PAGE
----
Iavor Rangelov, an assistant professorial research fellow focused on human rights and security, transitional justice and civil society at the London School of Economics and Political Science, told BuzzFeed News that in many ways the current lockdown is accelerating trends that first appeared before the coronavirus.
“The push by governments of different stripes to restrict the space for protest and social mobilization is one example,” he said. Another, he added, had forced activists to start doing more campaigning and organizing online.
Whether these protest methods can be effective and will sustain the larger movements remains to be seen and likely depends on how long governments keep measures restricting access to public spaces in place.
If the new, pandemic-inspired protest methods do turn out to be effective, Rangelov said it may lead governments to further restrict digital spaces. But this could have unforeseen consequences too.
“That carries more risks for activists but also for governments, when all ‘valves’ for protest get closed down the pressure builds up and may trigger much more disruptive and destabilizing forms of protests,” he said.
“Social movements that have been mobilizing around inequalities and injustices feel vindicated as the pandemic has exacerbated many of them and made them more visible. They are also frustrated that they can’t take full advantage of the opening to mobilize around these issues as much as they feel they should, especially offline.”
He added: “What will be important to watch is how broader society responds to some of their ideas and agendas that until recently were seen as marginal and utopian, but now seem possible.”
Alexander Clarkson, a lecturer in European and international studies at King’s College London, said that we tend to overestimate the extent to which any single event leads to some radical change in protest movements.
“Lockdowns may in the long term … change the way in which social movements think about things. Or, I actually think public health will become a dimension of protest movements established in preexisting causes in which it wasn’t,” he said. “I have more doubts about it being fundamentally transformative in the way social movements operate. As the lockdowns loosen, movements will come out into the streets increasingly and they’ll just go back to using these old tools they always did.”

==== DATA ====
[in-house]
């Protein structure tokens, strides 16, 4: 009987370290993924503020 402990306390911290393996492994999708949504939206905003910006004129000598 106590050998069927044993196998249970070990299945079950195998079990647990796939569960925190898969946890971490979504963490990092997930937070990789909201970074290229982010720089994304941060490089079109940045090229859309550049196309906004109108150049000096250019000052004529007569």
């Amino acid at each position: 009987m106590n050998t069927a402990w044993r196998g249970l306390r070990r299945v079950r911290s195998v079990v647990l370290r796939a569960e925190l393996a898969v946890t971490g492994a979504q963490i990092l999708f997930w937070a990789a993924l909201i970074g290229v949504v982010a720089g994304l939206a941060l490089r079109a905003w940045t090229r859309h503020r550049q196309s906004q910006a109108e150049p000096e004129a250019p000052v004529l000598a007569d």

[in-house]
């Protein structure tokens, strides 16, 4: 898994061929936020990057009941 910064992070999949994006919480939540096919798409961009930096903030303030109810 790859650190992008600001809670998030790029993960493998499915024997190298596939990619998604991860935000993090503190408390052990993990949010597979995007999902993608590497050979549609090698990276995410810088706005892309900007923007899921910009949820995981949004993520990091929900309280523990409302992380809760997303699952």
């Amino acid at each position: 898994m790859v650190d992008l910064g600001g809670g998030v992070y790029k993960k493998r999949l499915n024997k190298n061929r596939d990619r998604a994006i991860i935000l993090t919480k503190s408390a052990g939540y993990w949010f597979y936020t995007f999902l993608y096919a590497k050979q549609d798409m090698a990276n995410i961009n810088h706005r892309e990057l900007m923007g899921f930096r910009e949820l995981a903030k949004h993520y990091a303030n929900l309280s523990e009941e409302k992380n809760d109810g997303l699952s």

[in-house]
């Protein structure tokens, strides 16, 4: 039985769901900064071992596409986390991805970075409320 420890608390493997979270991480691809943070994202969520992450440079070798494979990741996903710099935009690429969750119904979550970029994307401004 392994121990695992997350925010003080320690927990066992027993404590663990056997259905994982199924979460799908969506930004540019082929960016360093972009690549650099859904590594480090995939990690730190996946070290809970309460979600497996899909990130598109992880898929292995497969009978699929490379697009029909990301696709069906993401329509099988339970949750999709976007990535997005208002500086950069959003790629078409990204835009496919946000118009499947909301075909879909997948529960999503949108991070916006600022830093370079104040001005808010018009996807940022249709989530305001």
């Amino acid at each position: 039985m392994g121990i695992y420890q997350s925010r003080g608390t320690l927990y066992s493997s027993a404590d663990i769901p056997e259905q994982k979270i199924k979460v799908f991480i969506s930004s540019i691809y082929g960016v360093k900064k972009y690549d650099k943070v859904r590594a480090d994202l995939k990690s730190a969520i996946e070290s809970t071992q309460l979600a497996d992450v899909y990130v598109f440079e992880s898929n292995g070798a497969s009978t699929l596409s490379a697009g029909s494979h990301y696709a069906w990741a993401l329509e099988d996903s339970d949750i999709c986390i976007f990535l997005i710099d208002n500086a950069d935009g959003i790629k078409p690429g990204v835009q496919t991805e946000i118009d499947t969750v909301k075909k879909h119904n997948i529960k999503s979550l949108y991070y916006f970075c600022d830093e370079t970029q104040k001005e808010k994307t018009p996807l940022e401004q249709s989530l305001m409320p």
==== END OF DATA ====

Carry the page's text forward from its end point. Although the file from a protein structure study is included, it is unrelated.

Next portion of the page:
Perhaps a sign of that came last weekend, when thousands of Israelis stood six feet apart in Tel Aviv’s Rabin Square to protest what they felt was the erosion of democracy under the current government of Prime Minister Benjamin Netanyahu.
In several US cities, people unhappy with state-ordered shutdowns have also flouted federal recommendations and opted for the more traditional method of protest: gathering in public. And they have done so with support from President Donald Trump, who urged supporters to “liberate” states that have imposed public safety measures.
Meanwhile, two dozen nurses from National Nurses United stood at a safe distance from each other in protest outside the White House on Tuesday. They demanded more personal protective equipment for themselves and others on the front line of the pandemic.
“The digital protest is just a means of expressing yourself at a moment in time because other means are not there,” Clarkson said.
If serious change in the context of protests is to emerge from the pandemic, Clarkson thinks it will come from the side of law enforcement. “People are talking about social movements changing, I think it will be policing that could change.”
“In an environment where, if the state is trying to do track-and-tracing, trying to maintain social distancing, trying to police and monitor a whole range of new potential infractions, and then on top of that deal with [protesters] … we may see states becoming even more brutal,” Clarkson said.
In a sign that Russia is unlikely to tolerate either, Yandex — which has come under increasing influence from the government — began digitally dispersing the online protesters by deleting their protest messages almost as quickly as they appeared.